Miller had been working for a few years on a screenplay that at first he had intended as a kind of homage—a love letter—to Monroe. She was never enthusiastic about the depressed divorcee role Miller had written for her; she found it hit wholly too close to home. But the playwright was dogged in his determination to get the film made. The movie was The Misfits, and it would be the last that Monroe would ever complete.






    She was hardly alone in causing problems on this set. The heat in the Nevada desert, where the film was shot in the summer and fall of 1960, was oppressive and had everyone on edge. Miller was constantly revising his screenplay, which didn’t help matters, and constantly feuding with his wife. As for the director, John Huston, his penchant for drinking and all-night gambling left him so debilitated at times that he would fall asleep in the director’s chair.






    But if blame for the generally miserable atmosphere can be spread around, certainly Monroe merits her share. Her consumption of addictive barbiturates, which she sometimes pricked with a pin to hasten their effect, was on the rise, and she may have been taking other drugs as well. The medications can and apparently did cause depression, confusion and slurred speech. She was mighty difficult to awaken for work—some mornings, she was taken bodily to the shower and then her makeup artist would apply cosmetics while she lay in bed. The phrase absolute mess pretty well describes her condition. Her costar Clark Gable tried to support her, but it was an impossible task. At one point, Huston shut down the set for a week while Monroe was sent to a hospital to dry out and regain strength. (At least one of Monroe’s biographers, Donald Spoto, asserts that Huston orchestrated the hospitalization so that he could take several days off to deal with his gambling debts.) Monroe returned to the set and, against all odds, finished the film. Gable reportedly said after the sets had been struck, “Christ, I’m glad this picture’s finished.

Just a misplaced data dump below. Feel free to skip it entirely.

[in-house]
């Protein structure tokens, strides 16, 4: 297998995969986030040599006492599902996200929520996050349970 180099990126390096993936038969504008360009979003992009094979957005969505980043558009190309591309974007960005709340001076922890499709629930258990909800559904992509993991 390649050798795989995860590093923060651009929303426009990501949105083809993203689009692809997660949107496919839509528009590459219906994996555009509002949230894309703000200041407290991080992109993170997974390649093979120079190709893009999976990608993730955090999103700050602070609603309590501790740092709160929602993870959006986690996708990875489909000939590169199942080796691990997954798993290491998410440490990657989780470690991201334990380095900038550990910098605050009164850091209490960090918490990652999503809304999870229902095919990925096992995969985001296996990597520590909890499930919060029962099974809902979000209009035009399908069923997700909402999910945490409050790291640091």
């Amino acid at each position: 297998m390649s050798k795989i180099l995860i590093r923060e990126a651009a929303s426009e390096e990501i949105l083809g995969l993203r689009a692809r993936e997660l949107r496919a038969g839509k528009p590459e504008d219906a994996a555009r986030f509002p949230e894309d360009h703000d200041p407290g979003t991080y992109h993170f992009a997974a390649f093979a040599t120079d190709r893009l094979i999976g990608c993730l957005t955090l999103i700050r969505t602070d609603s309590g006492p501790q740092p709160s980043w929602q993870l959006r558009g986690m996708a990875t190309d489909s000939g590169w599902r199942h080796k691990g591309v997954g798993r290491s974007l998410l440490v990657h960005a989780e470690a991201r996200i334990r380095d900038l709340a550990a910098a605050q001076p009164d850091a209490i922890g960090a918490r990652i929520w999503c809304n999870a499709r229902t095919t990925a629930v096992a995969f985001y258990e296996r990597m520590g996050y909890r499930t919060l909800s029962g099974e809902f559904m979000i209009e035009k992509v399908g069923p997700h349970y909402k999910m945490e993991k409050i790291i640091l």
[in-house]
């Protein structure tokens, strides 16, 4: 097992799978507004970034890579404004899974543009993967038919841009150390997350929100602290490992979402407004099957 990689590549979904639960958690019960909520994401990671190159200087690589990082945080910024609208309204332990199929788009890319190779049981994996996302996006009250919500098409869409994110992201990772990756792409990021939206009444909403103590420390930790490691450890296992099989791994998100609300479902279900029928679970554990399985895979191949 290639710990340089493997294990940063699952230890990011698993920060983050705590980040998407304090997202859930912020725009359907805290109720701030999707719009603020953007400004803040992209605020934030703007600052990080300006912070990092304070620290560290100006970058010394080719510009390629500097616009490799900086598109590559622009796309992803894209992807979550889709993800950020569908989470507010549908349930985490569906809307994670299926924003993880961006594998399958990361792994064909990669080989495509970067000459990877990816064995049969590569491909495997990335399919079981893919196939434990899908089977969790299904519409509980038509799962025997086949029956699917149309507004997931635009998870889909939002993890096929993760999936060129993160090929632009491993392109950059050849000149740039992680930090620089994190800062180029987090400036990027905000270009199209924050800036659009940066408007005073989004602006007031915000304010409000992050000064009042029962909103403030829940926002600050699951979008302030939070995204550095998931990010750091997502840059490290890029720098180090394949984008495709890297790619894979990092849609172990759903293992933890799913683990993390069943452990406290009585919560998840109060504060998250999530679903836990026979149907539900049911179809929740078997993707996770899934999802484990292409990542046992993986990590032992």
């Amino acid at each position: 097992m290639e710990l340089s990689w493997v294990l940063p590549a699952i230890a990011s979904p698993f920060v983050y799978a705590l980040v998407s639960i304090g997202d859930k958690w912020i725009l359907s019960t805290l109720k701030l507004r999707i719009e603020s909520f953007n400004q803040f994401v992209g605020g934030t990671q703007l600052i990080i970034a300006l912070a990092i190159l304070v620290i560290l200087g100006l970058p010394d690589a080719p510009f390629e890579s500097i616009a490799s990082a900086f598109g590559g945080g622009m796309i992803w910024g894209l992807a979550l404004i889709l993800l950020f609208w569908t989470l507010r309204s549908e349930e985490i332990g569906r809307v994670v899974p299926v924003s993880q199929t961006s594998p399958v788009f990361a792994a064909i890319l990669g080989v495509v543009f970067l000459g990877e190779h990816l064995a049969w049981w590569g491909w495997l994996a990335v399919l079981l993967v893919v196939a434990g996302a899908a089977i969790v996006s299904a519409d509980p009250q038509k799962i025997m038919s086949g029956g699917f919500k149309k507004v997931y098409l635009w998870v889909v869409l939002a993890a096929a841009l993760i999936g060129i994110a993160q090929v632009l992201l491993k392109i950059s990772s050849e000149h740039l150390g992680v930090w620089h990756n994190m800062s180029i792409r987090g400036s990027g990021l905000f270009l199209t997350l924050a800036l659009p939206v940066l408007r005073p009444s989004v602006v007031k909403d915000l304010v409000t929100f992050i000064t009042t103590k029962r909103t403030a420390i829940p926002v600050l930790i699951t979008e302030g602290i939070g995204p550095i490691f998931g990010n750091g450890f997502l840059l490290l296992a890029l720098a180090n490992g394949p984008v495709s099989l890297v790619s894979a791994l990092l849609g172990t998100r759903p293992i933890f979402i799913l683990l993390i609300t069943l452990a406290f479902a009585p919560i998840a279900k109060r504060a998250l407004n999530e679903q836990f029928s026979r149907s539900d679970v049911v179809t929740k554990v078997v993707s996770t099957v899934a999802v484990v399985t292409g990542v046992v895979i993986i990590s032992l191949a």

She damn near gave me a heart attack.”

    In early November, shortly after leaving Nevada, Monroe and Miller announced they were divorcing. Barely a week later, Gable died of a coronary at 59; there was speculation that the stresses of making The Misfits were a contributing factor. Monroe’s depression was only made worse now by an overwhelming sense of guilt.



    If Monroe even registered the critical praise accorded her and Gable’s performances when The Misfits was released in January 1961, there was nothing that could improve her mental state. Her psychoanalyst, Dr. Kris, by some accounts, worried that she was becoming suicidal and urged hospitalization. One Sunday in early February, Monroe checked herself into the Payne Whitney Psychiatric Clinic in New York City. Once inside, she panicked. Was the madness that had consumed her mother being visited upon her? She slammed a chair into some glass, breaking off a piece. When personnel returned to her room, she threatened to cut herself with it if they didn’t let her go. “If you are going to treat me like a nut, I’ll act Like a nut,” she told them. She was taken by force to another room where, she Later wrote, the watts bore “the violence and markings” of previous patients. She heard the screams of other women. “I’m Locked up with these poor nutty people,” she wrote to Lee and Paula Strasberg in a plea for help. “I’m sure to end up a nut if I stay in this nightmare.”